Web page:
This implies that the monarchy is the constitutional equivalent of the 5c coin, ie an irrelevant and useless historical residue.

    I find that suggestion offensive.

    May I suggest that Pr Q’s Republican fetish is similarly unworthy of constitutional attention for similar reasons of triviality and disutility?

    May I also suggest that the national dignity that Pr Q craves cannot be acquired through “parchment politics”? Nations are born in sacrificial acts, wars, revolutions, strife. That is what makes them sacred.

    They are not crafted by the prosaic bourgeois Econocrats and Eurocrats that currently dominate the constitutional drafting process.

    Australia did in fact stand on the cusp of strife-born independent nationhood during WWI and WWII. Both times we decided to allocate blood, treasure and honour to support Empires, the UK in the First War, the US in the Second War.

    If, and when, Republicans get serious about politics, ie worry about substance not process, functionality not “dignity”, then I will gladly ditch my sentimental attachment to the Monarchy. But I have not seen any evidence of that, so I see no reason to change from the current ceremonial office, which pleases me. I conclude that most ardent Republicans have just got a chip on their shoulder about traditional British political institutions. That’s their problem, not mine.

  8. John
    January 27th, 2004 at 17:19 | #8

    Jack, you appear to have missed the point of my comment when you say

    This implies that the monarchy is the constitutional equivalent of the 5c coin, ie an irrelevant and useless historical residue.

    To be absolutely clear, I observed that when I put up a post on a totally trivial issue, the future of the 5-cent coin, no-one suggested that I should not waste my time with this kind of thing. When I posted on the choice between republic and monarchy you and Gordon both suggested this was a distraction from the real issues.

    Oddly enough, despite the supposed unimportance and irrelevance of the issue, you both came back for a second bite on it.

    I conclude that the rhetorical move “this is a distraction from the real issues” reflects the underlying reality “this is an issue I can’t win on the merits”.

  9. Mike Pepperday
    January 27th, 2004 at 19:04 | #9

    Are you arguers aware that the Senate is holding an new inquiry into the republic? Submissions to be in by 31/3/04. Details and discussion paper at

    http://www.aph.gov.au/Senate/committee/legcon_ctte/republic03/index.htm

    John says “It’s unclear if Costello would do anything about the issue, but I assume Latham would do so reasonably soon after getting elected.”

    No. We will never have an elected president. No PM will ever put such a proposal to parliament. What Latham, as PM, might do is float the idea and require Liberal support on the grounds that referendums without bipartisan support always fail. This declined, Latham will say sorry he can’t keep whatever promises he made but it’s all the Libs’ fault.

    In fact Latham cannot be fair dinkum because an elected pres will never get Labor Party endorsement. Bob Carr and Barry Jones would rather die than permit that.

    Here’s why it will never happen.

    1) It is said that polls show 55% in favour of elected but without a referendum no one knows. What people say when they are aware that their opinion does not count, does not necessarily reflect what they will do when the decision is in their hands. The 1951 referendum failed after 75% said they were in favour (of banning the Communist party). An elected president referendum is guaranteed to start a scare-mongers’ feeding frenzy. There is a good chance it would fail.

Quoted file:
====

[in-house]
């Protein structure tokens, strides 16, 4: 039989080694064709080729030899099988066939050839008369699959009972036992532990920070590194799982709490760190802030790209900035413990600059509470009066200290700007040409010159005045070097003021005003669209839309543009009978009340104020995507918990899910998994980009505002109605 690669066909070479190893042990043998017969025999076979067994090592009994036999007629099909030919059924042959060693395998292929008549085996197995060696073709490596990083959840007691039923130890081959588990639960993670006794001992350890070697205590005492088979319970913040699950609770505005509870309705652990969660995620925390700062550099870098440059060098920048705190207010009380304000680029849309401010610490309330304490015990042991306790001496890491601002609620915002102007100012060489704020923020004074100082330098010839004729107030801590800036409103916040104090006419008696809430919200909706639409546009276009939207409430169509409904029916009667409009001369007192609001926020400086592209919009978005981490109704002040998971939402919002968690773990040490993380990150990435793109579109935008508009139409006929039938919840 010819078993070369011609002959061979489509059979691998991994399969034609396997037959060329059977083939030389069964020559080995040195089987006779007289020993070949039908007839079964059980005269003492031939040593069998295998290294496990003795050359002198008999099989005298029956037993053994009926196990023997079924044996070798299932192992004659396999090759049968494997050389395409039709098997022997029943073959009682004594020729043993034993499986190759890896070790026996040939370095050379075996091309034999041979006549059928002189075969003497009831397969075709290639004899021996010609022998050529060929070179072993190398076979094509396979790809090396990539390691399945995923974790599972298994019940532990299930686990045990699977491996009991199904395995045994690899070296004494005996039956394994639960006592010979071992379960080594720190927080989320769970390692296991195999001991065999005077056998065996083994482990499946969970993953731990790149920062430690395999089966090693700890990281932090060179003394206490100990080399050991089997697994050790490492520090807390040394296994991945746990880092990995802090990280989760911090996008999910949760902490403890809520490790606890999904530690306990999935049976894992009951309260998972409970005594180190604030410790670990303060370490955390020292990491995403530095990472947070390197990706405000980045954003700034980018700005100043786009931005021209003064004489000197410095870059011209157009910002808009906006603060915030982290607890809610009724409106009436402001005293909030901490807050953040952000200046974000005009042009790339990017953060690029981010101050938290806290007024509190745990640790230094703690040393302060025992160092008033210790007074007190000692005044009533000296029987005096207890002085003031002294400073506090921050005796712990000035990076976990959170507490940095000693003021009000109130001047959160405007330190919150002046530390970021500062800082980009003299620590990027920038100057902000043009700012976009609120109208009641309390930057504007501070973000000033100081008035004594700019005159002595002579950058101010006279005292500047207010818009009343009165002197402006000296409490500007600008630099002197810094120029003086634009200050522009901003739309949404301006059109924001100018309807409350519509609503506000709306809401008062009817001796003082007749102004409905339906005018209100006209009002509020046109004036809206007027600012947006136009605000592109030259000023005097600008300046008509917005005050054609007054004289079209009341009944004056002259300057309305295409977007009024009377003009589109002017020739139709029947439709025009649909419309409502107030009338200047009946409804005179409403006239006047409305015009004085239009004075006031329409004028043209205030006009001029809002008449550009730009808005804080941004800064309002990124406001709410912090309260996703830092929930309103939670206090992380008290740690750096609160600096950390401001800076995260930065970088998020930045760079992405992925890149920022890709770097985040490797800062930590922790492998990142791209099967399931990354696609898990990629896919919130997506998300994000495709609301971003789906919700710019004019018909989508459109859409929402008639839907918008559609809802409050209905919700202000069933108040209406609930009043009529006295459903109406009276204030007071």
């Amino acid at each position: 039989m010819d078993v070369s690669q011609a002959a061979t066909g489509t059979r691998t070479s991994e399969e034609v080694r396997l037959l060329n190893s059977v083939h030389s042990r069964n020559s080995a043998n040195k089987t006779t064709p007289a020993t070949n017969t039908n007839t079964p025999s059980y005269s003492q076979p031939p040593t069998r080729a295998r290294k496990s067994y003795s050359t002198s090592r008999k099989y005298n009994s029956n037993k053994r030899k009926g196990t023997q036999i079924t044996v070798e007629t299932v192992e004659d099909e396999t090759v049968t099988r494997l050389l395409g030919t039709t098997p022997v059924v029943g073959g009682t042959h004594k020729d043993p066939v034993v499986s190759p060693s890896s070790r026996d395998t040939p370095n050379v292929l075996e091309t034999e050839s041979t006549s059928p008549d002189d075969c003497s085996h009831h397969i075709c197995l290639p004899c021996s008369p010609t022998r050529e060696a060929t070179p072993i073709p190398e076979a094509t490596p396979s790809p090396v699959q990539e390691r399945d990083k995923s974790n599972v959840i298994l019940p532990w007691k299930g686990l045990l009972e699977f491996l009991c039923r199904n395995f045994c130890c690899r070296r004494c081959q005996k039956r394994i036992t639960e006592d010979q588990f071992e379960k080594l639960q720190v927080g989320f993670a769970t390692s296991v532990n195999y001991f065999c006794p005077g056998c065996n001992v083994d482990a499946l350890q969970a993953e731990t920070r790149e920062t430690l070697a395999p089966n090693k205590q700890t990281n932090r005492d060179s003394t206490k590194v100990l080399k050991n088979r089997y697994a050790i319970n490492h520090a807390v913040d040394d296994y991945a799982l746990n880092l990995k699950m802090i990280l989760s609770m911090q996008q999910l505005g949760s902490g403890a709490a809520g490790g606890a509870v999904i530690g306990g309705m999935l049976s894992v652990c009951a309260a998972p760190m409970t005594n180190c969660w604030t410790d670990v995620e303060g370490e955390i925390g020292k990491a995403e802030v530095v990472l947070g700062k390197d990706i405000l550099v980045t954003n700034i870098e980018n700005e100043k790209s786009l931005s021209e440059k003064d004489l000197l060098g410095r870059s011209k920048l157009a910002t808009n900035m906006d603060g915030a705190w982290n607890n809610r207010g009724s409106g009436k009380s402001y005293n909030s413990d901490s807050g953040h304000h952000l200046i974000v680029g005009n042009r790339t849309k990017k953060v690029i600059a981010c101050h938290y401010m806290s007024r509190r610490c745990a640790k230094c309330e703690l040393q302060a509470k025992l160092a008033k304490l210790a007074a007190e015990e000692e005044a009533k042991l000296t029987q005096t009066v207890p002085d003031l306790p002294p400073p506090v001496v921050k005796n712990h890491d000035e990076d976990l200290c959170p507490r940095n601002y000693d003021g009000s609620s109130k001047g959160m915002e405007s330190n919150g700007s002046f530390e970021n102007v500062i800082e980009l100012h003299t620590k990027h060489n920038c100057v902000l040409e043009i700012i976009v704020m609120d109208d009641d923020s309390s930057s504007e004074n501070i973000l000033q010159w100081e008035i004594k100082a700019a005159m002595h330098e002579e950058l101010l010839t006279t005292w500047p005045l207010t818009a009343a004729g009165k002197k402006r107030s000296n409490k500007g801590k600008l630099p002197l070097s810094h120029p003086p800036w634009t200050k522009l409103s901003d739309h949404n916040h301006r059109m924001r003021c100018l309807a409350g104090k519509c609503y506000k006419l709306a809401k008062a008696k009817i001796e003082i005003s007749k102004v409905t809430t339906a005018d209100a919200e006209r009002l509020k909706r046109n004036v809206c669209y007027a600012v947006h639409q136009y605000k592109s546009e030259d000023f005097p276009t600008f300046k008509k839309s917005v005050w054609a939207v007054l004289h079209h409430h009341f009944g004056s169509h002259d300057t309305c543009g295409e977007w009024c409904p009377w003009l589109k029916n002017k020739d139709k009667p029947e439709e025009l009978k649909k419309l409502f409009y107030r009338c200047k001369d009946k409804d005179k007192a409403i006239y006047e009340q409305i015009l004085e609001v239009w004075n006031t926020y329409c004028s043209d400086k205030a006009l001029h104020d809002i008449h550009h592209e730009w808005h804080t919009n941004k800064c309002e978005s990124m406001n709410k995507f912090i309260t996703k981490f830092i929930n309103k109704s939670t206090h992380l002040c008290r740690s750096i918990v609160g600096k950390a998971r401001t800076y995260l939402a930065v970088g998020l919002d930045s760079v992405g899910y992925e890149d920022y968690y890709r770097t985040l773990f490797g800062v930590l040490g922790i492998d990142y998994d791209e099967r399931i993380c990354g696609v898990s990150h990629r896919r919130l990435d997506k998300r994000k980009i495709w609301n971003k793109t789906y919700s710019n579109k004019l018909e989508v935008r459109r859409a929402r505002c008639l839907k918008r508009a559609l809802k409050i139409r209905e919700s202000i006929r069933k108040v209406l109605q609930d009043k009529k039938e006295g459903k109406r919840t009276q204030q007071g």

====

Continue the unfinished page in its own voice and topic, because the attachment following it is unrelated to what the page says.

2) The 55% is anyway inadequate. East Timor voted for independence with 78%. Much was made of the fact that this left no doubt about the people’s preference. An elected pres model has no chance of that kind of support. Becoming a republic should be a great day, a celebration. It should not be a narrow result. Do we really want to celebrate our new republic with a victory over nearly half our fellow citizens? It is not a football match; it is not an election. A narrow win after what the losers would view as a biased campaign is a recipe for lasting resentment. Failure to carry one or two states would be a cue for that state to dig in and stay a monarchy. For this reason alone, it was fortunate that 1999 failed. Whatever the republic plan, unless it is going to get overwhelming support, nobody should want it.

    3) After over a decade of debate (of a sort) no one has come up with a reasonably specific model of an elected president republic. Moreover, it seems universally agreed that the “reserve powers” would need to be codified. That has been on the agenda for 60 years but people do not agree on how it should be done. If I were king, I would do it in a day but until then, I think codification is politically impossible.

    4) The foregoing means there is no prospect of any PM ever putting an elected president model to parliament. There is scarcely a politician in the country who is in favour (and the few who say they are, know it will not be tested). If it got through the party room – itself unimaginable – it wouldn’t get through parliament. If it got through parliament, the people might reject it. In terms of political feasibility, the idea is ludicrous. No PM is going to waste time contemplating it. Personally, I cannot conceive of a plausible sequence of political chicanery or blunders that could result even in a general plebiscite (“Do you want a republic?”), as the ARM says it wants.

    In sum: we wouldn’t do it, we shouldn’t do it, no one knows how to do it, and the pollies won’t let us do it.

    I suppose the Labor-dominated Senate committee must be aware of all this, ie they’d like to get rid of the Queen but are at a loss and turning to the people for help.